List Of Contents | Contents of The New Book Of Martyrs, by Georges Duhamel
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looked, the more resolutely Carre smiled, clutching the edges of
the table with his two quivering hands.

Lerondeau has good strong teeth. Carre has nothing but black
stumps. This distresses me, for a man with a fractured thigh needs
good teeth.

Lerondeau is still at death's door, but though moribund, he can
eat. He attacks his meat with a well-armed jaw; he bites with
animal energy, and seems to fasten upon anything substantial.

Carre, for his part, is well-inclined to eat; but what can he do
with his old stumps?

"Besides," he says, "I was never very carnivorous."

Accordingly, he prefers to smoke. In view of lying perpetually
upon his back, he arranged the cover of a cardboard box upon his
chest; the cigarette ash falls into this, and Carre smokes without
moving, in cleanly fashion.

I look at the ash, the smoke, the yellow, emaciated face, and
reflect sadly that it is not enough to have the will to live; one
must have teeth.

Not every one knows how to suffer, and even when we know, we must
set about it the right way, if we are to come off with honour. As
soon as he is on the table, Carre looks round him and asks:

"Isn't there any one to squeeze my head to-day?"

If there is no answer, he repeats anxiously:

"Who is going to squeeze my head to-day?"

Then a nurse approaches, takes his head between her hands and
presses.... I can begin; as soon as some one is "squeezing his
head" Carre is good.

Lerondeau's method is different. He wants some one to hold his
hands. When there is no one to do this, he shrieks: "I shall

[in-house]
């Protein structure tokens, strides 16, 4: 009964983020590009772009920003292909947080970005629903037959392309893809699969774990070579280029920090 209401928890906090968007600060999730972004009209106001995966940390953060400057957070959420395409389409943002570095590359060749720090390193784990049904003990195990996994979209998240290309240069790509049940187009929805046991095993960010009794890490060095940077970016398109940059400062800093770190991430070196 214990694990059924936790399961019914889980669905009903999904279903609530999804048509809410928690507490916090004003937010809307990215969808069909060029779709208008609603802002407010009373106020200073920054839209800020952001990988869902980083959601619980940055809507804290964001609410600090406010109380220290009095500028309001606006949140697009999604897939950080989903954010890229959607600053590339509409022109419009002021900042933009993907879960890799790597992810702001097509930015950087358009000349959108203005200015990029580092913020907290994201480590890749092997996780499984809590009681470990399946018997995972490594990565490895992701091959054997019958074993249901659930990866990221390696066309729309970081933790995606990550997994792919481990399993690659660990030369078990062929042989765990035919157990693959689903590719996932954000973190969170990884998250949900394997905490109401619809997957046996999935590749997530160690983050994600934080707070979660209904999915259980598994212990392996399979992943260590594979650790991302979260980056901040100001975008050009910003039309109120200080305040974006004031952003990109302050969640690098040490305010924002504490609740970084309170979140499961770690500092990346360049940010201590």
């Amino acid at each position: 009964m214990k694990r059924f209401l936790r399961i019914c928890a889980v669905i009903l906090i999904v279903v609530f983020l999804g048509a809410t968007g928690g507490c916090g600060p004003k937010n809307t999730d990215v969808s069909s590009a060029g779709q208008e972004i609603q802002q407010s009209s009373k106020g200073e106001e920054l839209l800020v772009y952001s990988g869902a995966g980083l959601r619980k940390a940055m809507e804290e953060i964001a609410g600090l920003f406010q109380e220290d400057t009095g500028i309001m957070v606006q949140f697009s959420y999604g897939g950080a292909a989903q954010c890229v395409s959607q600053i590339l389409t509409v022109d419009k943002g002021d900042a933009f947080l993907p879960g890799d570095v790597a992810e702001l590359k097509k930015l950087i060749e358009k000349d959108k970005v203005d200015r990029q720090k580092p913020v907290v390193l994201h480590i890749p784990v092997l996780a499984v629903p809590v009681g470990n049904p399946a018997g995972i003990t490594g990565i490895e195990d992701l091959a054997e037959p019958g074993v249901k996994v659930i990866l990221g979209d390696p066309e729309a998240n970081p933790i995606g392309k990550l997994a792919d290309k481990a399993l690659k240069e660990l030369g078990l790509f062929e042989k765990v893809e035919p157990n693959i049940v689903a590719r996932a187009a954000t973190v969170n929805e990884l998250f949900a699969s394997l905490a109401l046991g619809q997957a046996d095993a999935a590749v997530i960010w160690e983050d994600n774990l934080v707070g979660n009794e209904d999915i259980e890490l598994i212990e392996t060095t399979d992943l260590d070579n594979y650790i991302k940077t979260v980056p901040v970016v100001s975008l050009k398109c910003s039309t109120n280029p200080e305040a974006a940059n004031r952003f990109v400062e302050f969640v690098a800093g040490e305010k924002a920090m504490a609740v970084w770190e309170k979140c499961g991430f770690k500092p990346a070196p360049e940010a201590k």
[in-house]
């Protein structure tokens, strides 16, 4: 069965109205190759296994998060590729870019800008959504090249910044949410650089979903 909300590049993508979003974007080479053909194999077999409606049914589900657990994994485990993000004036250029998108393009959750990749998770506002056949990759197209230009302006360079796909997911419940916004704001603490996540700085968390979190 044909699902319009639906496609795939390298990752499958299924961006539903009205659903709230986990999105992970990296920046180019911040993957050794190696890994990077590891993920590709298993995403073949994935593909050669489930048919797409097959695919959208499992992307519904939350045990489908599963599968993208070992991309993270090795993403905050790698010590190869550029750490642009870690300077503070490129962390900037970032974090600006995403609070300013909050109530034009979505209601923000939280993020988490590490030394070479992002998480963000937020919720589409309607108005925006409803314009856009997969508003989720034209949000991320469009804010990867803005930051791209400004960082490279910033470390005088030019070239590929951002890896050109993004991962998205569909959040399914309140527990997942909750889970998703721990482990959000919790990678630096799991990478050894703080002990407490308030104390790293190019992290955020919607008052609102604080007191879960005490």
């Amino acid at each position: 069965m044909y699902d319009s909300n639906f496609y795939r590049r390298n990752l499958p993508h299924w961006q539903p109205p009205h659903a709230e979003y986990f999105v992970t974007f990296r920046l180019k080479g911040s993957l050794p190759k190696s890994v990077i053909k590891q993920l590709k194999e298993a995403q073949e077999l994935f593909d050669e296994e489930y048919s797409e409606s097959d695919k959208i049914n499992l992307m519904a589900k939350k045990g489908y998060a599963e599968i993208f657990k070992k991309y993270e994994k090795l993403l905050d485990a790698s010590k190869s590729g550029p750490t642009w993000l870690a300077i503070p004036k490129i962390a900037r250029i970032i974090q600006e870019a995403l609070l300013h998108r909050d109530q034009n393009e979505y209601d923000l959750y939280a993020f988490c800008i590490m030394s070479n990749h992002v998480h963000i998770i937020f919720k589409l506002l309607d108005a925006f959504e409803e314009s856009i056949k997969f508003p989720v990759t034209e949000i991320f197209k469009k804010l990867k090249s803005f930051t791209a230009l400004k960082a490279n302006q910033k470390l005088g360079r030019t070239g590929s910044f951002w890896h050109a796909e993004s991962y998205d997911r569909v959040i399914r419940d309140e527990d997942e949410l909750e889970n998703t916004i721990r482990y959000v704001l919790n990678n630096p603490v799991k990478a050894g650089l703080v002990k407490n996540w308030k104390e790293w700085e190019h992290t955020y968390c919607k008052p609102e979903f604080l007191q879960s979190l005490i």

It is no use to tell him that he is on a solid table, and that he
need not be afraid. He gropes about for the helpful hands, and
cries, the sweat breaking out on his brow: "I know I shall fall."
Then I get some one to come and hold his hands, for suffering, at
any rate, is a reality....

Each sufferer has his characteristic cry when the dressing is
going on. The poor have only one, a simple cry that does service
for them all. It makes one think of the women who, when they are
bringing a child into the world, repeat, at every pain, the one
complaint they have adopted.

Carre has a great many varied cries, and he does not say the same
thing when the dressing is removed, and when the forceps are

At the supreme moment he exclaims: "Oh, the pain in my knee!"

Then, when the anguish abates, he shakes his head and repeats:

"Oh, that wretched knee!"

When it is the turn of the thigh, he is exasperated.

"Now it's this thigh again!"

And he repeats this incessantly, from second to second. Then we go
on to the wound under his heel, and Carre begins:

"Well, what is wrong with the poor heel?"

Finally, when he is tired of singing, he murmurs softly and

"They don't know how that wretched knee hurts me... they don't
know how it hurts me."

Lerondeau, who is, and always will be, a little boy compared with
Carre, is very poor in the matter of cries. But when he hears his
complaints, he checks his own cries, Borrows them. Accordingly, I
hear him beginning:

"Oh, my poor knee! ... They don't know it hurts!"

One morning when he was shouting this at the top of his voice, I
asked him gravely:

"Why do you make the same complaints as Carre?"

Marie is only a peasant, but he showed me a face that was really